Collecting a security deposit when you’re a landlord is a common practice. Sometimes this can result in conflicts between you and a tenant. It’s essential to learn the Florida Security Deposit laws and the rights of both parties. That way you’ll know what to do should you find yourself in such a situation.
Definition of Security Deposit
A security deposit is a fixed amount that you can ask a tenant to pay aside from the advanced rental payment. It is refundable once the tenant vacates the rental property. It is also given to cover damages of the property while the tenant is living there.
Reasons for Security Deposit Collection in Florida
There are several reasons why you will require a security deposit from a tenant. Here are some of the common reasons:
- As coverage/protection against damages of the property
While staying in your rental property, a tenant may cause damage to the property. The security deposit is a safety net for you to cover expenses to replace or repair damages. This does not include coverage of normal wear-and-tear.
- Coverage of loss in case tenant fails to pay the rent
If a tenant vacates the property without paying their rent, a security deposit will cover this loss.
- Early termination of the lease
If a tenant breaches the lease early, a security deposit will help cover the costs of finding a new tenant.
- As coverage against unpaid utility bills when a tenant moves out
- As coverage for cleaning fees
You can use the security deposit to pay for the cleaning expenses in his property once a tenant moves out. This will ensure you can market your property well to fill the vacancy. You can also get in touch with a professional property management company in Florida like Cavalier Estates LLC to help you repair damages and fill vacancies. Give us a call at (813)344-0034 for more information.
Security Deposit Limit in Florida
Under Florida law, there’s no set limit for the security deposit you can collect from a tenant. Most landlords opt to ask for 1-2 months deposit as a maximum amount for a security deposit. If you ask for more than that, prospective tenants might find it too steep and opt to rent somewhere else.
Storing a Security Deposit in Florida
There are 3 ways Florida you can store a tenant’s security deposit:
1. Non-Interest-Bearing Account
You can store a tenant’s security deposit in a non-interest-bearing account. This means that the fund cannot be combined with other funds. It also means you can’t touch the funds. You can also use them if the tenant breaks the lease and you need it to pay for damage or other expenses.
2. Interest Bearing Account
You can store a tenant’s security deposit in an interest-bearing account. You are bound to pay the tenant around 75% of the annual average earned interest rate. Alternatively, it’s 5% of the simple annual interest. The fund cannot be combined with other funds nor touched before the amount is due. If the tenant terminated the lease early, they forfeit their earned interest.
3. Surety Bond
You must post a surety bond equivalent to the security deposit, or $50,000, whichever is lesser. When posting the surety bond, it must be done in your property’s county. You must also pay the tenant 5% annual interest from the bond.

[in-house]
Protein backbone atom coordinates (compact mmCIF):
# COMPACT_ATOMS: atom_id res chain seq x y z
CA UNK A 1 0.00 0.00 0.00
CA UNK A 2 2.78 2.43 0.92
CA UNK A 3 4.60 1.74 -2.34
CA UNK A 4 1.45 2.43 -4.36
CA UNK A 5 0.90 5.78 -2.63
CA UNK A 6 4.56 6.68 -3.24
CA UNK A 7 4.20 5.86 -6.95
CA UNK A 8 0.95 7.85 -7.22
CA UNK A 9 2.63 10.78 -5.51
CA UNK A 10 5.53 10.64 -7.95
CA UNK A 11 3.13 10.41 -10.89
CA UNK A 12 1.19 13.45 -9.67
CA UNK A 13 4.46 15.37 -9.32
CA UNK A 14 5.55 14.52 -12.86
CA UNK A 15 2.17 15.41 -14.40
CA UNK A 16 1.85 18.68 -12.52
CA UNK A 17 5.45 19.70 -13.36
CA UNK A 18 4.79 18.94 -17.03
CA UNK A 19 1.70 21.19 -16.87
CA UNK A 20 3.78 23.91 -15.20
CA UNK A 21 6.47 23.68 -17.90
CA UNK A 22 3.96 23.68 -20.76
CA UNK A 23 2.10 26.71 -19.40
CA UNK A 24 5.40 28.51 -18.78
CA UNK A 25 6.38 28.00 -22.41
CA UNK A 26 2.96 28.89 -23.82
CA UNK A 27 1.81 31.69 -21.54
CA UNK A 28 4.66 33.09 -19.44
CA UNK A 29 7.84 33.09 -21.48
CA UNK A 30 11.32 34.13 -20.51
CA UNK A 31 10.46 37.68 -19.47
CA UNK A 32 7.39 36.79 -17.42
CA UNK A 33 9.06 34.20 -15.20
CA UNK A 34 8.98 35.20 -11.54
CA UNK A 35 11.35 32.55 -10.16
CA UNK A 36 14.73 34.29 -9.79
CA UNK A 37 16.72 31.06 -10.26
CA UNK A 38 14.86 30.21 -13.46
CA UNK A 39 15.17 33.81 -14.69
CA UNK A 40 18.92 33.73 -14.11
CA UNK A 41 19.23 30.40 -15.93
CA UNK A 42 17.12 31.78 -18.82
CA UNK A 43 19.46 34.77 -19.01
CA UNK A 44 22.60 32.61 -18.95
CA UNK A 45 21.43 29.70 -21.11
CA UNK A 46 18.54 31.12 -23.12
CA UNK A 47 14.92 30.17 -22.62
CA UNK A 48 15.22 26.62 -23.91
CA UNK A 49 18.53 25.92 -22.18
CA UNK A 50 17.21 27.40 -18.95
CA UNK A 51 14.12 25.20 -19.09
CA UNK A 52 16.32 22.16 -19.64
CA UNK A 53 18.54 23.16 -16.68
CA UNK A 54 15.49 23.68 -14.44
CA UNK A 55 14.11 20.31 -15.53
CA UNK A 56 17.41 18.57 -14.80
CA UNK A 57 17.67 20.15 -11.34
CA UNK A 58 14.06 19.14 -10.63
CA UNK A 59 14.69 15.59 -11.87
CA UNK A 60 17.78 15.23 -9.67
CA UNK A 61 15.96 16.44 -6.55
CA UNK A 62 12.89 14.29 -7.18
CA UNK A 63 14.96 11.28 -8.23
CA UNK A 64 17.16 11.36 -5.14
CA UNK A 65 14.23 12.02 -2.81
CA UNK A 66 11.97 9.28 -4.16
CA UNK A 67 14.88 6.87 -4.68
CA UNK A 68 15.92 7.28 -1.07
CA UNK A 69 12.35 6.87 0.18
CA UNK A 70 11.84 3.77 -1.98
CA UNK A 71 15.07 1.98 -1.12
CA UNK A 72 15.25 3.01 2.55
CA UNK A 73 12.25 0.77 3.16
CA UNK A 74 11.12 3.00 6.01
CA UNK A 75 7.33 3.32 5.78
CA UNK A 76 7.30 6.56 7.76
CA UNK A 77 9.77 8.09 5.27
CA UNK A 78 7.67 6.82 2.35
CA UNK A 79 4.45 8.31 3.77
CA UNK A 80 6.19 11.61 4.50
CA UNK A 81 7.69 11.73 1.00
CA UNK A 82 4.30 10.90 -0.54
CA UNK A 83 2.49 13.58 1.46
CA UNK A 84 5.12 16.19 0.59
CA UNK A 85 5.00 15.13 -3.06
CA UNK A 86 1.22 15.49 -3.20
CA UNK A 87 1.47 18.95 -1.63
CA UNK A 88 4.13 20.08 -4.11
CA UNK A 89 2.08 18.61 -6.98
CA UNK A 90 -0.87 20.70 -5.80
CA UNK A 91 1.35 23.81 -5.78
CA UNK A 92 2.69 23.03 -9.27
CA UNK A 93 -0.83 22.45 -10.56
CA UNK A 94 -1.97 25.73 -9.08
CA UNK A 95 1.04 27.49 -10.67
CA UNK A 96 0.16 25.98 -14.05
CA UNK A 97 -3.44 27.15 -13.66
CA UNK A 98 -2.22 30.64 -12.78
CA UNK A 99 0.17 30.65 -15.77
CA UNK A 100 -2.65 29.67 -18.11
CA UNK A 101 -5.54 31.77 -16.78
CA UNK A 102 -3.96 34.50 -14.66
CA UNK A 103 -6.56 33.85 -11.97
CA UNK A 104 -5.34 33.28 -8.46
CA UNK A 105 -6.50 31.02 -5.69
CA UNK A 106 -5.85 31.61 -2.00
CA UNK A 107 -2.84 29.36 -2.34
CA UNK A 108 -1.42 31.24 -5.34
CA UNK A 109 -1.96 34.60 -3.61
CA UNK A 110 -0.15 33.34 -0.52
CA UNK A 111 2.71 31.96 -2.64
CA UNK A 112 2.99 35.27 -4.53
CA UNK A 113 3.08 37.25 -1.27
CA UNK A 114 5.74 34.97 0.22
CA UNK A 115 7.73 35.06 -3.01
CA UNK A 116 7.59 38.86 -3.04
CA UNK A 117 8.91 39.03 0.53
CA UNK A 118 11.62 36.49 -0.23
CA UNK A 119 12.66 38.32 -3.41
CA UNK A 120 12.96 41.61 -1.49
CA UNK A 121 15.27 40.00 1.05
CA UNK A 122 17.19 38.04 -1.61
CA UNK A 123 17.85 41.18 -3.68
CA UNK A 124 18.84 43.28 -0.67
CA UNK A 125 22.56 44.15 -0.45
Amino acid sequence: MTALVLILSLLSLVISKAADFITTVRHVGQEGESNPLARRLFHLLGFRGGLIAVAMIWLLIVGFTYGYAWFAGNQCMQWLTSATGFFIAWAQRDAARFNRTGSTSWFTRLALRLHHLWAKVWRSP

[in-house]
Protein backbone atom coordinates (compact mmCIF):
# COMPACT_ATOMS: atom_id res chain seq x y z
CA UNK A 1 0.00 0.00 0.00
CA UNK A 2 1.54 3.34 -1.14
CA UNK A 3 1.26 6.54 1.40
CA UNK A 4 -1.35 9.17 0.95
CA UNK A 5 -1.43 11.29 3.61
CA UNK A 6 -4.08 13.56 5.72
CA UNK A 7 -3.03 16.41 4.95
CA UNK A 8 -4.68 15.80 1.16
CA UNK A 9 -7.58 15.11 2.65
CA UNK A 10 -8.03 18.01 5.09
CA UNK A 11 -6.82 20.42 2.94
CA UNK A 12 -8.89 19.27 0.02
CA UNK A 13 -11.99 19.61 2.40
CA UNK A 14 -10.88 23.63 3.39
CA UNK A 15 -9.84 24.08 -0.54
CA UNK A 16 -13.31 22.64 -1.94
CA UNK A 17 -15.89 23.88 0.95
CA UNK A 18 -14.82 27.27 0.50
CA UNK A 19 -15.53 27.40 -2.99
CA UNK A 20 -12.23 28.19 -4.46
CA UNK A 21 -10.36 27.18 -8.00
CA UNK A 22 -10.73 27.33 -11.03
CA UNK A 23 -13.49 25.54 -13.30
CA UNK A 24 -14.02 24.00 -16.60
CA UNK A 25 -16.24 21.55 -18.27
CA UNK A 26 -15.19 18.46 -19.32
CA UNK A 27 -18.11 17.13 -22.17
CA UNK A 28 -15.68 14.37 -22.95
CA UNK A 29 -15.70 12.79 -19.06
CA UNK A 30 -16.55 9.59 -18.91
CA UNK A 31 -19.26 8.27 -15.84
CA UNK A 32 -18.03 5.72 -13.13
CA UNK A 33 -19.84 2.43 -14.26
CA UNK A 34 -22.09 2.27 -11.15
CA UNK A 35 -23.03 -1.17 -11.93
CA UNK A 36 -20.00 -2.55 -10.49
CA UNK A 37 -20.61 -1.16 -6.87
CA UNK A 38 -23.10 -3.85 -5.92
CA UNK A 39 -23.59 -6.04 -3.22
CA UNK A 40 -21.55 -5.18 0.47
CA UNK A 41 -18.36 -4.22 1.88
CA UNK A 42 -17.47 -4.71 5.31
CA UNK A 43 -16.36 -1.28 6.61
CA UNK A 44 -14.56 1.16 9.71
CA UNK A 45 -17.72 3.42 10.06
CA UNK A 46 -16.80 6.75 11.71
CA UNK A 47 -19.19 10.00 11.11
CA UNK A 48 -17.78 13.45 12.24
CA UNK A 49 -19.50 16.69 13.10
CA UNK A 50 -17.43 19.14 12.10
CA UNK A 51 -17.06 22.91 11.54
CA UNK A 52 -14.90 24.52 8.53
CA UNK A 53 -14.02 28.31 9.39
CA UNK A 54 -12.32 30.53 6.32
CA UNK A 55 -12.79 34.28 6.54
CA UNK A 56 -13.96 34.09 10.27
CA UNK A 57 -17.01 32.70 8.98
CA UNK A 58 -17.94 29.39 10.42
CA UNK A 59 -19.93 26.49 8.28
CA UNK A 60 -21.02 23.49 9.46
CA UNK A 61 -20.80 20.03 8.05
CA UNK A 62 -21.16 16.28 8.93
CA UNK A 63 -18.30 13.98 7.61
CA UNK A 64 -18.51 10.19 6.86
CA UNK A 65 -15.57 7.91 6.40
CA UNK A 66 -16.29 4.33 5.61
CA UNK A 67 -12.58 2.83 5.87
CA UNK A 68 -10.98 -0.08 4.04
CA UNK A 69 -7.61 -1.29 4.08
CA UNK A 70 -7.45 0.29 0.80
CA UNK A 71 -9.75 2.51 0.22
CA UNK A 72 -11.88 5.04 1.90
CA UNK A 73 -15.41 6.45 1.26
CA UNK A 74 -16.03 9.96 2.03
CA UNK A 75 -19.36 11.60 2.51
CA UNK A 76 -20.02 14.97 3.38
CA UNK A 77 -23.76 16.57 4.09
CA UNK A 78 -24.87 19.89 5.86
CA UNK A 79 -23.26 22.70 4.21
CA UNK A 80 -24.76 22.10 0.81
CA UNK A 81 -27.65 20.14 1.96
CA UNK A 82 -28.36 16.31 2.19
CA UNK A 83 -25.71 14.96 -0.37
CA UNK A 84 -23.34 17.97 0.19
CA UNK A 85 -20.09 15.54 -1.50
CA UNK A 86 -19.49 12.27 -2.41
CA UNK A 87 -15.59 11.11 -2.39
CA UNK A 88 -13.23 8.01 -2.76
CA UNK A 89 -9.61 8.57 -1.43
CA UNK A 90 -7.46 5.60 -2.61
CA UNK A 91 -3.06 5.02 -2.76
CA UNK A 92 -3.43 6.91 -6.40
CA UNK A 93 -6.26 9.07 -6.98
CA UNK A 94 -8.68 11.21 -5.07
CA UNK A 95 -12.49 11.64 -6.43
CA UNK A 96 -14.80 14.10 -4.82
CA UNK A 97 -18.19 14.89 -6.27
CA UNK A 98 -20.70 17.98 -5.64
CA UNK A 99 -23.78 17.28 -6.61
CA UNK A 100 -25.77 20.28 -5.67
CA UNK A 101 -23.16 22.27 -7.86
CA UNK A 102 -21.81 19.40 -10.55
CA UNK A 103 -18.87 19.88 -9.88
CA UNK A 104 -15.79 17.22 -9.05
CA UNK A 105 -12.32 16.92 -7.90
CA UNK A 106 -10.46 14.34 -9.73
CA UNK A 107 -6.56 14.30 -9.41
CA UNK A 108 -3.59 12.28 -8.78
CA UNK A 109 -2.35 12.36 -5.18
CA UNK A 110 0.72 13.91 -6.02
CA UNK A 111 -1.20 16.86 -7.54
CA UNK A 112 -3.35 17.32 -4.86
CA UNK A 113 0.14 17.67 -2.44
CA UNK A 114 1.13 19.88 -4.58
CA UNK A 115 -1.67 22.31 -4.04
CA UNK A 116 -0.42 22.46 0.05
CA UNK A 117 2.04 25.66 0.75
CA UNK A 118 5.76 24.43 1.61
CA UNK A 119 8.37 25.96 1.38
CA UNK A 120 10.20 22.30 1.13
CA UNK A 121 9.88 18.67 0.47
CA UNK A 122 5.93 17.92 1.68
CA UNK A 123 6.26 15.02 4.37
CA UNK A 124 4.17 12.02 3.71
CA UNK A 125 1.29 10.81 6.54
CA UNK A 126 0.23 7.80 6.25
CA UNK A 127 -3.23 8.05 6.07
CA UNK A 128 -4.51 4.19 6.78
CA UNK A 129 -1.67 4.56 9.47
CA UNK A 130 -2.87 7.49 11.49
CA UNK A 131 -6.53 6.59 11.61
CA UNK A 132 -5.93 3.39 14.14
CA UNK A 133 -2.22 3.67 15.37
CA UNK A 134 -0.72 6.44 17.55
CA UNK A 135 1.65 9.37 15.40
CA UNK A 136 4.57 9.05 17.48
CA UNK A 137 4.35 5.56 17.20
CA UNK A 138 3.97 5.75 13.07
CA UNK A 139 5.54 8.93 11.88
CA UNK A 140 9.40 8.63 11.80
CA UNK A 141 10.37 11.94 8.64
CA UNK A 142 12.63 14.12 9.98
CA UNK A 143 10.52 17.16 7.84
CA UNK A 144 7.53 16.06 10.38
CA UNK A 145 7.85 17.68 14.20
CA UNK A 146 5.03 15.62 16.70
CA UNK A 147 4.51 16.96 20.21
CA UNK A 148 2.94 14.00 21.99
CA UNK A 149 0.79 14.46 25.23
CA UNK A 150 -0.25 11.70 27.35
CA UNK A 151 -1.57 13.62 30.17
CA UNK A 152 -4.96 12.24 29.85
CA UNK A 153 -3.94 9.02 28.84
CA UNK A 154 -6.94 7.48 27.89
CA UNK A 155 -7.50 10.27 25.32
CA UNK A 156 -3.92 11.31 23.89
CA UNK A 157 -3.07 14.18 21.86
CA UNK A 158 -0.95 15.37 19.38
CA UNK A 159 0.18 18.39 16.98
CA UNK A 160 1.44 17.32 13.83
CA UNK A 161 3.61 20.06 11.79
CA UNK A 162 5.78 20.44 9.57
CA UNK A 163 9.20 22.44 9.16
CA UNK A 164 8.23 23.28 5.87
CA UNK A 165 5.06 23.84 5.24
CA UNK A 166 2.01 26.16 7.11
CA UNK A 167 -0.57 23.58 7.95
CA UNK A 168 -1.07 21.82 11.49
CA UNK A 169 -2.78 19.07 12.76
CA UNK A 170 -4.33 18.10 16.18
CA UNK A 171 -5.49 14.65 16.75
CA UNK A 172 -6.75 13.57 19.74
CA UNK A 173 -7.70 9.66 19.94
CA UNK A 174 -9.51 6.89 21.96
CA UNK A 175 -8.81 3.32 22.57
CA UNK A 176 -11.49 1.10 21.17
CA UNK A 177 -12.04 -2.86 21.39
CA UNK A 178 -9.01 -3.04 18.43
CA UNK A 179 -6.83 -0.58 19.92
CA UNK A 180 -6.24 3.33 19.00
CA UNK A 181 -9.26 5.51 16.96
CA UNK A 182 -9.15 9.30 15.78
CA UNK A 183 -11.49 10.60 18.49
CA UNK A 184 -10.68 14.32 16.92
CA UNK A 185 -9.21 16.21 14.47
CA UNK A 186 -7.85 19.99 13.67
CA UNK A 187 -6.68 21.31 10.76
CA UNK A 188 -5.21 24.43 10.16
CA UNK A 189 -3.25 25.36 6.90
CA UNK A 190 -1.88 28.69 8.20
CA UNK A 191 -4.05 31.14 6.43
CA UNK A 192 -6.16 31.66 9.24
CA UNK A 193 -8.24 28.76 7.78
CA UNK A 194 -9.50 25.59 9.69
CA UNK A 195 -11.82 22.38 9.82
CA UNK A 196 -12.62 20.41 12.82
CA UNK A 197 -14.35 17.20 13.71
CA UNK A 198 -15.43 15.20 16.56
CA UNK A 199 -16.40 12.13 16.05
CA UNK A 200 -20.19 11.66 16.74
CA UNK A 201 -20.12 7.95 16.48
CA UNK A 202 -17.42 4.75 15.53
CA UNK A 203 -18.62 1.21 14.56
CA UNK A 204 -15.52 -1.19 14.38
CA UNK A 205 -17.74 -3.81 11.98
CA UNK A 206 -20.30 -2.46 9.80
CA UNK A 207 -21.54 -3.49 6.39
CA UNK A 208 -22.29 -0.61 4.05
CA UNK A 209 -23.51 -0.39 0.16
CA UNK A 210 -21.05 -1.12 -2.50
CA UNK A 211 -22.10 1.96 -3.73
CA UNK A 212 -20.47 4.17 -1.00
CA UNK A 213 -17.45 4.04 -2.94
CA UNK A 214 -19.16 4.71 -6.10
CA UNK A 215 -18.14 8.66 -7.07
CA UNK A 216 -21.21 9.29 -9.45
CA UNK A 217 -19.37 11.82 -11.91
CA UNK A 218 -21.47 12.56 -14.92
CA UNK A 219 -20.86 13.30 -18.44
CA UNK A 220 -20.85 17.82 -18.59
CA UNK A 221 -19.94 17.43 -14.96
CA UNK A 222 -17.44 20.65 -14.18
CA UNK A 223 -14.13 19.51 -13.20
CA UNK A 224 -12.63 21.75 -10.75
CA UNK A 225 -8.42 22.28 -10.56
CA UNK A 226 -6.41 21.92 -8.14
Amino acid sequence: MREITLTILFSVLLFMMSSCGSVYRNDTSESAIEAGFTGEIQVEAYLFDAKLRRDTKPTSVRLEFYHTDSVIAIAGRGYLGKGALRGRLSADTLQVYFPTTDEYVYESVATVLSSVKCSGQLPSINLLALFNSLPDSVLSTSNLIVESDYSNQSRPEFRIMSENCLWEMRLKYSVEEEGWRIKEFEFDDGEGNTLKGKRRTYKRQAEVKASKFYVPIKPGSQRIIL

Written Notice Requirement After Receipt of Security Deposit
Once you receive the security deposit from a tenant, you need to notify the client in writing. The notice must contain the following:
- The bank’s name and address where the tenant’s security deposit is kept
- Whether the security deposit is kept separate or mixed with other funds for the tenant’s advantage
- The interest rate of the tenant’s security deposit if it’s kept in an interest-bearing account
You have the choice of delivering the notice in person or by mail. Notify your tenant if you change the terms of the deposit or move it to a new location. You should do this within 30 days of receiving the security deposit.
The state of Florida does not require walk-through inspections. These involve you and the tenant assessing the condition of the rental property. Other states may require this, but not Florida.
Rental Security Deposit Refund Florida
Full Refund of the Security Deposit
In Florida, you have 15 days to return the security deposit to the tenant once the lease expires. If the deposit was in an interest-bearing account, the interest earned is included in the refund amount.
Partial Refund of the Security Deposit Due to Deductions
You have 30 days from the lease termination to inform the tenant in writing of any deductions that will be made from the security deposit.
The notice must contain the following:
- An explanation of the intent to retain a portion of or the entire security deposit. This must include an outline of your justification for this.
- Notification to the tenant that they have 15 days to challenge the claim upon receiving the letter. If they choose to do this, it must also be done in writing.
You must send the notice by certified mail to the tenant. The tenant must take care to leave a forwarding address for you to mail it to. If they don’t, you’re not required to produce a written notice to the tenant.
If the tenant doesn’t object to the claim on the security deposit, you can subtract the amount claimed. You must return any remainder of the deposit to the tenant within 30 days of the initial notice.
Should a tenant object, the situation could proceed to the court. The party that wins the case will receive the court awarded sum. The party that loses will have to pay the legal costs and fees.
This overview of the Florida security deposit laws is only informational. If you need more help, please seek professional services from a qualified Florida attorney.